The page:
European stocks and US futures fall after mixed batch of tech earnings

European equities and US futures dropped on Friday, as bets of impending interest rate rises and rapidly shifting sentiment towards the US tech sector continued to sour the market mood.

The regional Stoxx Europe 600 index lost 1.3 per cent, after closing 1.8 per cent lower on Thursday.

Futures markets also implied little respite for US stocks, following the worst day on Wall Street in almost a year, due to an unexpectedly strong jobs report that may strengthen the Federal Reserve’s already firm resolve to tighten monetary policy to battle inflation.

Contracts tracking the Nasdaq 100 lost 0.4 per cent, after the tech-focused index dropped 4.2 per cent on Thursday, with Facebook owner Meta losing $230bn of its market value following a weak earnings update. Those tracking the broader S&P 500 also fell 0.4 per cent.

Analysts warned that stock markets would remain volatile as global central banks responded to high inflation by rolling back the ultra-loose monetary policies they implemented to insulate financial markets from the shocks of the coronavirus pandemic.

“You’ve got a perfect storm of a sharp revaluation of the interest rate outlook from central banks, right in the teeth of an earnings season with a big discrepancy between winners and losers,” said UBS’s head of global and European equity strategy Nick Nelson.

Line chart of Nasdaq 100 (rebased to 100) showing US tech stocks have embarked on a wild ride this year

Shares in Amazon rose 11 per cent in pre-market trading in response to the ecommerce group raising prices for its popular Prime subscription service. Snap, a social media group, rose 42 per cent after losing 24 per cent on Thursday.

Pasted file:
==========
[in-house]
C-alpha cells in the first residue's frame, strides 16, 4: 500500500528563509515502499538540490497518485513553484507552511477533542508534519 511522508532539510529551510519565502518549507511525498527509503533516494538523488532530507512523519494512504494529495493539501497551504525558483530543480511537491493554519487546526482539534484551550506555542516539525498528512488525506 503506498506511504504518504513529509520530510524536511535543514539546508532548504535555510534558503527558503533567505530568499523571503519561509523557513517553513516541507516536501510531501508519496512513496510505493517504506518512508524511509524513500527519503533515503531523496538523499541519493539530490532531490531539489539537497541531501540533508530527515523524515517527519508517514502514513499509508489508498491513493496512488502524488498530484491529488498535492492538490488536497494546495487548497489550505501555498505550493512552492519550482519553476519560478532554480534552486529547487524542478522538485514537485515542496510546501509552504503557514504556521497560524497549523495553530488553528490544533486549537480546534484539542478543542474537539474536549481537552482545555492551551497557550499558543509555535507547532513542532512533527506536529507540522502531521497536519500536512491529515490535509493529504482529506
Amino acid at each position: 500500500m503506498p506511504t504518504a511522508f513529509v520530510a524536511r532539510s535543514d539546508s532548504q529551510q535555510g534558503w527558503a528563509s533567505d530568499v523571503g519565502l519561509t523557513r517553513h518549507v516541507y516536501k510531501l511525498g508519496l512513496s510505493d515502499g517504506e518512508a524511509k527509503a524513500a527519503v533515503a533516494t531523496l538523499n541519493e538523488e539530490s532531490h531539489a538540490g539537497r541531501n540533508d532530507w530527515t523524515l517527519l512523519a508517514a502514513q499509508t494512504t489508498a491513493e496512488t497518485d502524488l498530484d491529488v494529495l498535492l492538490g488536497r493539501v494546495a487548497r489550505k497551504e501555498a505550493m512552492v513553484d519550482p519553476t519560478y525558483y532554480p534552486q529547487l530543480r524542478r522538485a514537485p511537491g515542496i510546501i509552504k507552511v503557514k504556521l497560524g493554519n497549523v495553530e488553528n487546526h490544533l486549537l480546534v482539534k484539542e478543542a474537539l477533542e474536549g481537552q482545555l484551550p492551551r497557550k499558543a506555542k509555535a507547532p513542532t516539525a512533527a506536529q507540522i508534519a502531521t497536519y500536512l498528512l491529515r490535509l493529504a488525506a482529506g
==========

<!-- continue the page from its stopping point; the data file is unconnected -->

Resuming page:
Official payrolls data Friday showed US employers added 467,000 new roles in January, with economists polled by Reuters having expected a gain of just 150,000. Average earnings jumped by 5.7 per cent, compared with forecasts of 5.2 per cent.

The Fed last month signalled the potential for a rapid cycle of interest rate rises this year. Higher rates reduce the present value of companies’ future profits in investors’ models.

Markets have priced in around five US rate rises this year, a major shift from expectations at the end of 2021 that has knocked the heady valuations of many tech groups which benefited from coronavirus lockdowns.

On Friday the yield on the 10-year Treasury note climbed 0.08 percentage points to 1.91 per cent as the benchmark fixed-income security fell in price.

On Thursday, the Bank of England bumped up its inflation forecast to an April peak of 7.25 per cent, citing soaring energy prices and bottlenecks in global supply chains disrupted by coronavirus shutdowns.

Traders also now expect the European Central Bank to lift its main deposit rate close to zero by the end of the year.

The ECB introduced negative interest rates in 2014 in an effort to stimulate lending and spending. But eurozone inflation hit a record 5.1 per cent in January. The yield on Germany’s 10-year Bund, a barometer of eurozone borrowing costs, rose by about 0.05 percentage points to 0.196 per cent. Italy’s equivalent debt yield climbed 0.08 percentage points to 1.73 per cent.

Daily reversals in stock market mood have been common this year, while the general trend has been lower, with the FTSE All-World index having dropped 5 per cent so far in 2022.

Jefferies strategist Christopher Wood cautioned that a “bear market thesis” would dominate as long as the Fed maintained a “commitment to engage in meaningful monetary tightening”.

“The latest US data has offered no respite,” Wood said.

The dollar index, which measures the greenback against six major currencies, rose 0.2 per cent.

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